5 Tips for Bathroom Remodeling
When it comes to remodeling a bathroom, it is easy to get overwhelmed with the number of selections and decisions that need to be made. Even if the bathroom is tiny, there are still decisions to make in regards to tile, tile layout, accent tile, wall color, vanity hardware, countertops, plumbing parts—the list goes on! With all these selections and decisions, it is easy to forget a few key considerations that will improve functionality and upgrade your remodel from being good…to being great!
Radiant heat is probably the number one upgrade I suggest to clients. There is nothing like waking up in the morning on a cold day and being able to step on to warm and cozy floors in the bathroom. Most of the time, bathroom floors are tiled, and tiled floors can be very cold to the touch. Because tile is an excellent heat conductor, radiant heat in a tiled bath is a natural application, and the tile will retain its heat even after you turn the system off. A bonus feature—you can often program the radiant heat (sometimes even from your phone) to turn on just before you wake up with a push of a button. No more cold toes!
It always amazes me how many old bathrooms are not vented at all, or the vent fan just blows moisture into the attic instead of venting to the exterior. Not good! Make sure your bathroom remodeling plan includes a new exhaust fan that is properly vented to the exterior. This will ensure the bathroom has healthy air and remains fresh and clean. An important note: Ventilation should be performed by a qualified, licensed installer to ensure it is done safely and should always be inspected and approved by the building inspector.
Tub Versus Shower
I have so many clients ask me if they should keep their tub or convert it to a large shower when they dive in to bathroom remodeling. I always tell them to think about how often they actually take a bath versus taking a shower. Most of my clients say only once or twice a year but are still worried about removing a tub for resale, even if resale is 5+ years down the road. My advice is if you don’t take baths, don’t waste valuable bathroom floor space on a bath tub. If you aren’t planning on selling within 5 years, you need to design for yourself, not for the next owner. You are the one spending the money! Of course, if you do take baths and have the room, a beautiful freestanding soaking tub and a stand up shower is the way to go!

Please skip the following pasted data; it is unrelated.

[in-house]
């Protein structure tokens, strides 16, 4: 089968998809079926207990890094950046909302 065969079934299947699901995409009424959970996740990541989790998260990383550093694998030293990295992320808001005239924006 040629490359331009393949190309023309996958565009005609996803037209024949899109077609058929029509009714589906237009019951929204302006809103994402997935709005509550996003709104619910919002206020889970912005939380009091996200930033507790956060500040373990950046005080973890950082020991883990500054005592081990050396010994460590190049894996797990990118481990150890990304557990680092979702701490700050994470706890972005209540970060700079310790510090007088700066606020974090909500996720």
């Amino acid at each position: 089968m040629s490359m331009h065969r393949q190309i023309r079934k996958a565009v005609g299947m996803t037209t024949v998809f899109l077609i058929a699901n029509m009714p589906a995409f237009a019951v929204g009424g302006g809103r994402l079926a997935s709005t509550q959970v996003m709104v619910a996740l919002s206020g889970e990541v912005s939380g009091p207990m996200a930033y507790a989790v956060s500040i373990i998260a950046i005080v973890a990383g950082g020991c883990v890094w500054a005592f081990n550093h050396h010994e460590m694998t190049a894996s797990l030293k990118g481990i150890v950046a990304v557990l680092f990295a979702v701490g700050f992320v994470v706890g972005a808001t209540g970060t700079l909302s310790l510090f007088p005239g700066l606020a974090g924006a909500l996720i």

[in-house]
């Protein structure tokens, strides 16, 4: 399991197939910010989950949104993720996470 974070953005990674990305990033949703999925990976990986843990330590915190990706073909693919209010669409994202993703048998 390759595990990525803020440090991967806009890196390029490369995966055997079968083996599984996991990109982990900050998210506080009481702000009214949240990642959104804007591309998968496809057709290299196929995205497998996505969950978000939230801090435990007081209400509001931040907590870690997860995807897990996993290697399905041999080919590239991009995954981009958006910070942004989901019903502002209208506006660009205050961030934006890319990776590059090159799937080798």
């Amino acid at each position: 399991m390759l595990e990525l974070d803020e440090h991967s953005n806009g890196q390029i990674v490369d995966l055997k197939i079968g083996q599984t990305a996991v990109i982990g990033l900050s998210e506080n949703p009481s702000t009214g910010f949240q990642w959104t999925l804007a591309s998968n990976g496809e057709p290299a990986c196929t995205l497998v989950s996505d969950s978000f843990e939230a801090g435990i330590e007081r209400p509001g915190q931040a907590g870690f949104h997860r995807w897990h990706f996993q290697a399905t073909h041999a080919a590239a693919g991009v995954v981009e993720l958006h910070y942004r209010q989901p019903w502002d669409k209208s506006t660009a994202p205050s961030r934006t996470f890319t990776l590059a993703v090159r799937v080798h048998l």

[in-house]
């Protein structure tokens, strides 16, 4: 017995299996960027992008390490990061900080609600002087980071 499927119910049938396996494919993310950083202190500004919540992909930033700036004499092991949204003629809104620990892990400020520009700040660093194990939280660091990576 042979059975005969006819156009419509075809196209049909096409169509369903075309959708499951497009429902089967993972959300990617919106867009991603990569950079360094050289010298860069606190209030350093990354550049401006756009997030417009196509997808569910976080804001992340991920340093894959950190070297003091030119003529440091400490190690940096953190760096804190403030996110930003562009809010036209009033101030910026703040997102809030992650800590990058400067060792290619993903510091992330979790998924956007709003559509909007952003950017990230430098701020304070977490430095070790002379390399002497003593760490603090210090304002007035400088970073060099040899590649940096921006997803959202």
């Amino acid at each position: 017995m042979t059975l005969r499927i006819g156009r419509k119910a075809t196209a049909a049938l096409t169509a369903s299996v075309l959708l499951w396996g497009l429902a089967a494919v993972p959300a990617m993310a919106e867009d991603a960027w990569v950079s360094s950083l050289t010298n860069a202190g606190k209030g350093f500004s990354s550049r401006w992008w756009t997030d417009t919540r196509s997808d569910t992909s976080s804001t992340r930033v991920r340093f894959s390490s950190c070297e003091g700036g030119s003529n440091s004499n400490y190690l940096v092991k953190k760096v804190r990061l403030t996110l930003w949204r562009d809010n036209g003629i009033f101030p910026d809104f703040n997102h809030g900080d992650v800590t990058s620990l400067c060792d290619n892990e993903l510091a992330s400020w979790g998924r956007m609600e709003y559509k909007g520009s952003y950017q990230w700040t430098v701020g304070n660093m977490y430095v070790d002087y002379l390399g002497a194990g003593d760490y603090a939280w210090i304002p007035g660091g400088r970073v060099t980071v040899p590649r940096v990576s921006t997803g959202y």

If you are remodeling a shower, I would highly recommend getting a handheld showerhead. Whether you have a handheld showerhead in addition to your stationary showerhead or you completely forego the stationary showerhead and just install a removable one, the functionality of the showerhead increases dramatically. Having an adjustable showerhead means you can accommodate to the heights of different family members (or even pets), and it makes cleaning the tub and/or shower a breeze.
I’m always looking for inspiration, so I check out design magazines and websites like Houzz.com frequently. Lately, I’ve seen several shower designs that don’t have any built-in shelving. So, while the shower may look very pretty, it is going to lose all of its charm when the shower floor is covered in shampoo bottles and bars of soap because there is no place to put anything. All of my shower designs feature some type of shower niche. Framed in to the studs, these niches are tiled to either blend in with the field tile or are tiled in an accent tile to make them pop. Either way, they are a feature that is both aesthetically pleasing and highly functional—the best of both worlds!
No matter how many decisions you need to work out on your project, don’t forget to consider some of these points to ensure that your bathroom remodeling adventure is not only aesthetically pleasing but also functional for both you and your family.
Check out more photos of recent bathroom remodeling projects at our Houzz.com page here!